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BRISTOW, Clara Annette

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Clara Annette Bristow

On May 10th, 2022, Clara Bristow of St. Albert passed away at the age of 85 years.

She will be lovingly remembered by her husband of 24 years, Jack Milner; her children,

Douglas Bristow (Lise Grattan) and Carolyn Douglas (Sebastian Muñoz); grandchildren,

Luke Bristow, Jack Bristow, and Cooper Douglas; relatives, friends, and in particular,

best friend Rhennie Casement. She was predeceased by her brother, Halvar D. Jonson.

Clara was a mother; a world traveler; a nature lover specializing in birding; a gardener

continuously experimenting with Zone 3 plants for her flower beds and persuading her

husband Jack to assist with these experiments by doing the heavy work. She was

also an accomplished amateur photographer who illustrated her beautiful family history

albums with high quality photos. An exceptional genealogist, she wrote the following

excerpt from her family history:

The Ridge

“The quarter section that father filed on at Boyle (“The Ridge”) had been filed on twice

previously but had not been proven. When I was a little girl there was still a tumbled

down cabin in our windbreak that had been built by one of the original inhabitants. I was

not allowed to go near it for safety reasons, but I remember seeing it when Grandma

took me for walks in the windbreak. She would tell me the names of various plants and

flowers including pea vine, vetch, and wintergreen.

When my parents were married, the building they used as a house was intended to be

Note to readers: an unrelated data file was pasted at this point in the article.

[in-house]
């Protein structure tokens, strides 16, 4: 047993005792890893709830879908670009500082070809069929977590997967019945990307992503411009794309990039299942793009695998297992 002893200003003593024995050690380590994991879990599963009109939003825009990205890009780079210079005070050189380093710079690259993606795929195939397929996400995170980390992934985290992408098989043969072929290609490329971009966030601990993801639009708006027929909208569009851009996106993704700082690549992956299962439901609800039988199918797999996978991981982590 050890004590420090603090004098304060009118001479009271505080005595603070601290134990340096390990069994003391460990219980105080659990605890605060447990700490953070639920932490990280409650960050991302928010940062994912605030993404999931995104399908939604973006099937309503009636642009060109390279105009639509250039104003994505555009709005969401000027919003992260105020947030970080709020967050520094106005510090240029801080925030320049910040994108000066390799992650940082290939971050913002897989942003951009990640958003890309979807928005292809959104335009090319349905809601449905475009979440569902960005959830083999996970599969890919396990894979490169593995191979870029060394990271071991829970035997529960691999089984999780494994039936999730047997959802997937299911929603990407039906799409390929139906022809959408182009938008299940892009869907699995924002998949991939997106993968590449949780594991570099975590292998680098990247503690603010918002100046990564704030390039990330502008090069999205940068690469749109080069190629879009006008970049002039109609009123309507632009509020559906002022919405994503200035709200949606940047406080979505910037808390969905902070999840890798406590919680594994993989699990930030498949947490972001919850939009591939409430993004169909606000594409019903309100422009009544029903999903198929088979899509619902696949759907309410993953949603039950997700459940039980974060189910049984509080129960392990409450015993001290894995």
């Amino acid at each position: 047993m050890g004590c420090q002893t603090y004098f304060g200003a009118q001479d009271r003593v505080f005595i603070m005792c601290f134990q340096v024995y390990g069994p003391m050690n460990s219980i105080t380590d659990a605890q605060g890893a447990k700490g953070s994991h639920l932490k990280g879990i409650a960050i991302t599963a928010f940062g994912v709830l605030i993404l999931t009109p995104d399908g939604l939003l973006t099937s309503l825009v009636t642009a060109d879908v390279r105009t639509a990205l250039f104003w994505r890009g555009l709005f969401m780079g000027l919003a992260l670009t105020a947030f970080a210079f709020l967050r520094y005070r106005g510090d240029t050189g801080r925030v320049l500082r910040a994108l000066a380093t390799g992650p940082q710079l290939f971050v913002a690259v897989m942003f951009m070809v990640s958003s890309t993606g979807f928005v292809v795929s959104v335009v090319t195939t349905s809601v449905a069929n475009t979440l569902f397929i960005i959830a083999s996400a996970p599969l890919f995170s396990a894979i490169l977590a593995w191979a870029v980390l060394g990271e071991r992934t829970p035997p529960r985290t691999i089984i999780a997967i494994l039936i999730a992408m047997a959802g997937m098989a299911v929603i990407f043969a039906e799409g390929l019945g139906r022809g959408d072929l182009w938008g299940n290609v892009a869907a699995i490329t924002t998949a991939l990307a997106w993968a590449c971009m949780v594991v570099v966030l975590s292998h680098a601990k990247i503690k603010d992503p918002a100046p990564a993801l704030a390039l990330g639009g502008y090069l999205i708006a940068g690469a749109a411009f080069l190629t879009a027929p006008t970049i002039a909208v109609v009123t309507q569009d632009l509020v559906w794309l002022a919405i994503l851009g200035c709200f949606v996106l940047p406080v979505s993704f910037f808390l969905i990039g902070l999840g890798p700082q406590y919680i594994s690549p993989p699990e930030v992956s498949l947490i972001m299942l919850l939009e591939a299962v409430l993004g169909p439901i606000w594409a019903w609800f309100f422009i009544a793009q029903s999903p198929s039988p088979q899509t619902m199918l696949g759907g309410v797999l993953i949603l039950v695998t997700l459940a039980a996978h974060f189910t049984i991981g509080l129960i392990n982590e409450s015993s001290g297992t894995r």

later used as a chicken house when their proper house built. The basement was dug for

the house and a cement foundation had been poured but that was as far as the project

ever got. When I was little, this hole was enclosed by a log fence–another place I was

not to go near. However, I was allowed to play in the nearby mound of sandy soil left

from the excavation.

The previous residents of the Ridge had made some improvements and as well a forest

fire had burned over much of the land. As a result, it wasn’t heavily wooded when father

took it over except for the north-west corner. In the fall mother took me with her to this

small old growth forest when she went to pick bog cranberries. It was a fascinating

place with big trees and large ferns and other plants that didn’t grow on the high ground.

But I was nervous there because it was a half-mile from the house and I was afraid of

coyotes. Shortly after subsequent owners bought the Ridge, they sold the big timber

from my forest. I was so disappointed.

I remember my parents using an incubator to hatch chicks. They kept this incubator in

the living room. It was heated by a kerosene lamp. Mother had to turn the eggs regularly

for 21 days. I also remember one time when they kept a bunch of newly hatched chicks

in a pen in the living room. But usually the baby chicks traveled by train in cardboard

boxes from the hatchery in Edmonton. Father had to meet the train to take charge of his

new chicks. And the chicks were usually kept in the chicken house.”

In keeping with Clara’s wishes, there will be no funeral service. Cremation has

taken place and her remains interred at the city of St. Albert Municipal Cemetery on

Poundmaker Road.

In lieu of flowers, memorial donations may be made in Clara’s name to the

Alzheimer Society of Alberta and Northwest Territories or a charity of your choice